"Call Me Adam" chats with playwright and lighting designer Brandon Baruch about his new play NO HOMO which will be in the 2014 NYC International Fringe Festival from August 9-17 at The Players Theatre in NYC (115 McDougal Street). Click here for tickets!
NO HOMO is about Luke and Ash who have been inseparable for six years. Their friends and family are convinced they're secretly a couple, even though neither man is gay. At least, they're pretty sure they're not. There's only one way to find out...
1. After an extended sold-out run in Hollywood, your play, NO HOMO will be part of the NYC International Fringe Festival from August 9-17. What made you want to write this play? The initial inspiration for NO HOMO came from a real life relationship. I am gay, my best friend is not, my friends and family were convinced we were a couple, and no one was willing to believe otherwise. I found it frustrating (and, also I loved it) that my super-liberal, progressive friend circle could not understand the concept of a fierce but platonic relationship between two men. I started paying attention to the way society perceives and talks about such relationships, and the closest thing I could find in mainstream entertainment were stupid "Bromance" comedies. I realized I had stumbled on a story that hadn't been told before, so I started exploring the narrative possibilities of two men who fall in love but aren't sexually attracted to each other.
2. What do you hope audiences come away with after seeing NO HOMO? I hope NO HOMO will enable audiences to reconsider the relationships in their own lives. And maybe help people be more open with the people they love.
3. What excites about having NO HOMO in The NYC International Fringe Festival? How do you feel this festival will nurture your show that another one might not? It is a huge honor to be a selected participant in FringeNYC, one of the more prestigious theater festivals in the country. I was born, raised, and still preside in Los Angeles, and my writing reflects that. FringeNYC will allow me to present my play to both New York and International audiences, which, while intimidating, is also a fantastic opportunity to gain greater exposure.
4. What has been the best part about watching this cast bring your show to life? I love my cast. LOVE MY CAST. They are all such fantastically playful people, and they have found so many moments in each scene that I probably never would have stumbled upon on my own (a heap of praise is also due my director, Jessica Hanna, who steers the cast with a steady, finessed hand.) 3 of the 6 current NO HOMO cast members have been workshopping this play with me since I first started writing it nearly a year ago. Working with actors who are so closely connected to their roles enabled many new discoveries during the writing process. The cast is also very generous and always willing to take last minute cuts or script revisions as I continue to find nuances in the script. Oh, also, these people are funny. They are able to pull off punchlines that really shouldn't work because they approach each moment with honesty and sincerity, then slam it with perfect timing.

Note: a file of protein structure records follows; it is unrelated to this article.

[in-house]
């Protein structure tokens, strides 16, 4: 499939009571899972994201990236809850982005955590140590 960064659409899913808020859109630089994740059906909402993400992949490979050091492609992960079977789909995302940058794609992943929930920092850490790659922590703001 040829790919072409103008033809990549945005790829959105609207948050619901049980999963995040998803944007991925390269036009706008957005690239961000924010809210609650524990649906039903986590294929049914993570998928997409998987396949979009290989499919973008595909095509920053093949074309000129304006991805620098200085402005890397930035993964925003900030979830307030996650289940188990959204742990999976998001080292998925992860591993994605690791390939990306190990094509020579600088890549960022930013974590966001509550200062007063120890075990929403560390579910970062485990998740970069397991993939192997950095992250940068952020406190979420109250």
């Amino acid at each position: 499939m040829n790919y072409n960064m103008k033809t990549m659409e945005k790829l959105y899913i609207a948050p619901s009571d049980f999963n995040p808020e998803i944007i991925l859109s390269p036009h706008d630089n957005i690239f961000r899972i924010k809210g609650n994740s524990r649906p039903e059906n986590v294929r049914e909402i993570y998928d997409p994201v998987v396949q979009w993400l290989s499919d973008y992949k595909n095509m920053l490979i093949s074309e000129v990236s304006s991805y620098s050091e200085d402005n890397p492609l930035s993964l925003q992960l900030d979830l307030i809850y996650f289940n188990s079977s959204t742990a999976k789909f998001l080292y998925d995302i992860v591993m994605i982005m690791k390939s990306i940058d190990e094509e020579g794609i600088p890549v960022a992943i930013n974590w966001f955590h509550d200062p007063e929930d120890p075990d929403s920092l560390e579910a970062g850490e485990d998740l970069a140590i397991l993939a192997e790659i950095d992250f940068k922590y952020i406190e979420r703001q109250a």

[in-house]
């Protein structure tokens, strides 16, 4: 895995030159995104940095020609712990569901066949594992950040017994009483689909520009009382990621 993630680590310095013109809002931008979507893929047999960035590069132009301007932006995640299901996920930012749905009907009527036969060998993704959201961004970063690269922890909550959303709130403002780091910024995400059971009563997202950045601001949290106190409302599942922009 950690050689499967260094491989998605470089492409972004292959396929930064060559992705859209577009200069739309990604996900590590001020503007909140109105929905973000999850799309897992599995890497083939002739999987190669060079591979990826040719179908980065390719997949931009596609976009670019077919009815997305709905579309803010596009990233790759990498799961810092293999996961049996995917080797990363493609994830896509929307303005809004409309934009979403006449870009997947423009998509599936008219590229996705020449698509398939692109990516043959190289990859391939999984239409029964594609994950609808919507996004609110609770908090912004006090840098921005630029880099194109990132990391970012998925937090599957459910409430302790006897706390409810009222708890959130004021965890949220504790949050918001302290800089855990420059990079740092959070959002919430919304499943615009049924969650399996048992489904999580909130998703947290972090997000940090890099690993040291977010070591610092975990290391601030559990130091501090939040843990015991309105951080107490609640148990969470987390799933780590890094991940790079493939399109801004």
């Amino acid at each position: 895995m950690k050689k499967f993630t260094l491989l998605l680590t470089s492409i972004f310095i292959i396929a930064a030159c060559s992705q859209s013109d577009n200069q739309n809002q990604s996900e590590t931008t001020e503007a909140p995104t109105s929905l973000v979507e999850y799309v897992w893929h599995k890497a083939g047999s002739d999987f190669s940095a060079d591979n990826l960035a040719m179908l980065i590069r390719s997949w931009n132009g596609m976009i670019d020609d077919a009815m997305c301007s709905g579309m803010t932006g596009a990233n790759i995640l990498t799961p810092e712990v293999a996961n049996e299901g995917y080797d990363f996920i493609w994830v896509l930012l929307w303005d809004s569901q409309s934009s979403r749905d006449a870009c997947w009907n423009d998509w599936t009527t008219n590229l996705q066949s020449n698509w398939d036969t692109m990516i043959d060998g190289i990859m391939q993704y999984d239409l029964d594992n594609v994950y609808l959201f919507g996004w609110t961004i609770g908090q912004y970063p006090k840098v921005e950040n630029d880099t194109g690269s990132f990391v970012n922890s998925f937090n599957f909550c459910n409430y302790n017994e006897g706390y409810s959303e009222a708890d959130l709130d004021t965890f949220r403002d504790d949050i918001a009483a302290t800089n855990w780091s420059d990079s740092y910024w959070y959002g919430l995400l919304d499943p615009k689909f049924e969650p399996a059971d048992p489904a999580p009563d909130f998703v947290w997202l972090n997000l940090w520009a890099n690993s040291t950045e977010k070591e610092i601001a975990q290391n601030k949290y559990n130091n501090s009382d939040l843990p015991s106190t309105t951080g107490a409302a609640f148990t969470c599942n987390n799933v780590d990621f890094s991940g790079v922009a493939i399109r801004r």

5. Who or what inspired you to become a playwright? I went to school with the intention of studying acting, but I realized after a few years that it wasn't the direction I wanted to take my life. I started taking classes in Playwriting and Directing, and I fell in love with both crafts. I think I enjoy playwriting so much because it's an artform where you can never know at the start of the creation process what the end product will be. Editing a script is an incredibly complicated process - often, in order to enable a moment I want in Scene 7, I have to go back and plant the seeds for it in Scenes 2, 3, and 5, but this affects a plot point in Scenes 6 and 8, and so on. I love when the play I'm writing surprises me by taking the story in a direction I never anticipated. I am also fascinated by the gamut of mannerisms and speech patterns you find in any select group of people. My whole life, I've always naturally tuned in to the quirky vernaculars of those around me (for example, one of my friends has started saying "this and that" in every other sentence as a sort of post-millennial form "yada yada," and I'm obsessed), and I take great joy in creating new ones for my characters. One of the first stages of creating a new play is figuring out how my characters talk. Initially, that's more important to me than what they say. I also enjoy being funny, but I'm not interested in stand-up, sketch, or sitcoms. Playwriting allows me to make people laugh while also moving them and making them think.